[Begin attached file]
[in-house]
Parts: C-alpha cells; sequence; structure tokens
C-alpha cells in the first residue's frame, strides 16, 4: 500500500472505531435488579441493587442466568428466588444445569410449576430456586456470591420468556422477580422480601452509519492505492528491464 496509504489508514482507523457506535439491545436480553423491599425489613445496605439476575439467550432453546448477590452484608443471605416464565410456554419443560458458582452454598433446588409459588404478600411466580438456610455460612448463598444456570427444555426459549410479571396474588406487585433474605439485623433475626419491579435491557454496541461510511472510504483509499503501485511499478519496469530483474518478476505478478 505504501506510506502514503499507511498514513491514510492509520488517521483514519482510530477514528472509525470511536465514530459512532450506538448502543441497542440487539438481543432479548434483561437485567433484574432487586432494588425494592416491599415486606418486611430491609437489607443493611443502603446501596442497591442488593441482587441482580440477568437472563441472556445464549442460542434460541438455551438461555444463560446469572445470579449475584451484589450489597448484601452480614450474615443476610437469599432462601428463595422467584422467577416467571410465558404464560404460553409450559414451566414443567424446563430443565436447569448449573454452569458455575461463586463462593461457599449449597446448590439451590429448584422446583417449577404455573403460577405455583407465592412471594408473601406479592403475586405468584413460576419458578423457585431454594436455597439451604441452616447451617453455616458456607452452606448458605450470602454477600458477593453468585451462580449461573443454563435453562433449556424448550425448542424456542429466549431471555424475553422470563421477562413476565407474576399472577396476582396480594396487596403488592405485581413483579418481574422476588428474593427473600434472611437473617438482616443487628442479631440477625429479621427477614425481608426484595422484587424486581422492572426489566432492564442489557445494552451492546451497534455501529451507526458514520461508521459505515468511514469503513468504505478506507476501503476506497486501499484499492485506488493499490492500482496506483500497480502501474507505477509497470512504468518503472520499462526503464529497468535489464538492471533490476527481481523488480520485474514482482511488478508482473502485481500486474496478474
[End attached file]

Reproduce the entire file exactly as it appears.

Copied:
[in-house]
Parts: C-alpha cells; sequence; structure tokens
C-alpha cells in the first residue's frame, strides 16, 4: 500500500472505531435488579441493587442466568428466588444445569410449576430456586456470591420468556422477580422480601452509519492505492528491464 496509504489508514482507523457506535439491545436480553423491599425489613445496605439476575439467550432453546448477590452484608443471605416464565410456554419443560458458582452454598433446588409459588404478600411466580438456610455460612448463598444456570427444555426459549410479571396474588406487585433474605439485623433475626419491579435491557454496541461510511472510504483509499503501485511499478519496469530483474518478476505478478 505504501506510506502514503499507511498514513491514510492509520488517521483514519482510530477514528472509525470511536465514530459512532450506538448502543441497542440487539438481543432479548434483561437485567433484574432487586432494588425494592416491599415486606418486611430491609437489607443493611443502603446501596442497591442488593441482587441482580440477568437472563441472556445464549442460542434460541438455551438461555444463560446469572445470579449475584451484589450489597448484601452480614450474615443476610437469599432462601428463595422467584422467577416467571410465558404464560404460553409450559414451566414443567424446563430443565436447569448449573454452569458455575461463586463462593461457599449449597446448590439451590429448584422446583417449577404455573403460577405455583407465592412471594408473601406479592403475586405468584413460576419458578423457585431454594436455597439451604441452616447451617453455616458456607452452606448458605450470602454477600458477593453468585451462580449461573443454563435453562433449556424448550425448542424456542429466549431471555424475553422470563421477562413476565407474576399472577396476582396480594396487596403488592405485581413483579418481574422476588428474593427473600434472611437473617438482616443487628442479631440477625429479621427477614425481608426484595422484587424486581422492572426489566432492564442489557445494552451492546451497534455501529451507526458514520461508521459505515468511514469503513468504505478506507476501503476506497486501499484499492485506488493499490492500482496506483500497480502501474507505477509497470512504468518503472520499462526503464529497468535489464538492471533490476527481481523488480520485474514482482511488478508482473502485481500486474496478474